Another mild spring like day with the Streets under water. I went to the Office as usual and passed my time in Accounts. Mr. Ayer, Carpenter, came in for account of his annual settlement which I made with him. Then Mr. W. Speare from Quincy about rents and the farm at Penn’s Hill. He went out for the proposed Lessee, Harvey Field and we had a talk without however agreeing. He became stubborn and finally declined the contract. Thus we are left to pursue our old plan. Mr. Jones from Weston came in and made a payment on his note. Thus the time past so that I did not even get a walk. But this was rendered hardly practicable by the state of the Streets.
Home where I read Livy. My Wife seemed quite unwell and in low spirits. Afternoon, engaged in the MS papers and accomplished the arrangement of the papers of Mr. Lovell. But there are a great many deficiencies. Some very important letters are however among the number preserved, especially relating to the appointments in Congress, to the foreign Commissions. Read also Cook’s Life of Bolingbroke—A very partial work. But still a desirable one in the singular vacuum which has existed respecting him. Evening at home. Read aloud. Madame Junot, fourth volume, skipping the third as not gettable. Afterwards German.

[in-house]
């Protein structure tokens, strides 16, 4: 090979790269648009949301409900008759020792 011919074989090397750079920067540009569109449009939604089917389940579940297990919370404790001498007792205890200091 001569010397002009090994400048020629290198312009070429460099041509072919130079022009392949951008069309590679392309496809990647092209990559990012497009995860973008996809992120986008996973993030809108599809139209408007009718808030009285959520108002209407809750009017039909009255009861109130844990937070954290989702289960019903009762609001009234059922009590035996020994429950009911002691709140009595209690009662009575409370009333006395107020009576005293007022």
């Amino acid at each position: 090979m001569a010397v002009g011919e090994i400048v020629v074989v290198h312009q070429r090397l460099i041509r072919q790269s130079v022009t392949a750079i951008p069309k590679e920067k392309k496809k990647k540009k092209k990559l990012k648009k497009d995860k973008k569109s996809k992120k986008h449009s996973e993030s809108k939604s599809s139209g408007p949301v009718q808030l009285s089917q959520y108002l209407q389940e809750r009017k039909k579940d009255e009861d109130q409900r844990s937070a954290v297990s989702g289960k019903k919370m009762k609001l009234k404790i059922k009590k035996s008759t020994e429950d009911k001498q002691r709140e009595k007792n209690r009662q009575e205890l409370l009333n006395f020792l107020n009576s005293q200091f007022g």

Morning cloudy and melting. Went to the Office and was engaged in Accounts and in making up Arrears of Diary. I have changed my room but the fire in my new one is so badly made that it takes me about half of the morning to go over it all. Nothing new.
Mr. Slade has put out a new Pamphlet in answer to mine and I called today upon Mr. Hallett to get a sight of it but was unable so to do—He not being at his Office. Mr. Paine however intimated that I was attacked in it. The tone of the Morning Post is now more conciliatory which looks better.
A little work at Accounts and then home to read Livy. Afternoon, Bolingbroke pretty constantly. I am led by this book into some further researches. Evening at home. Madame Junot, reflection upon my present situation, and speculating upon the way it is to be affected by my present political condition. Looked over some of Bolingbroke’s political Essays.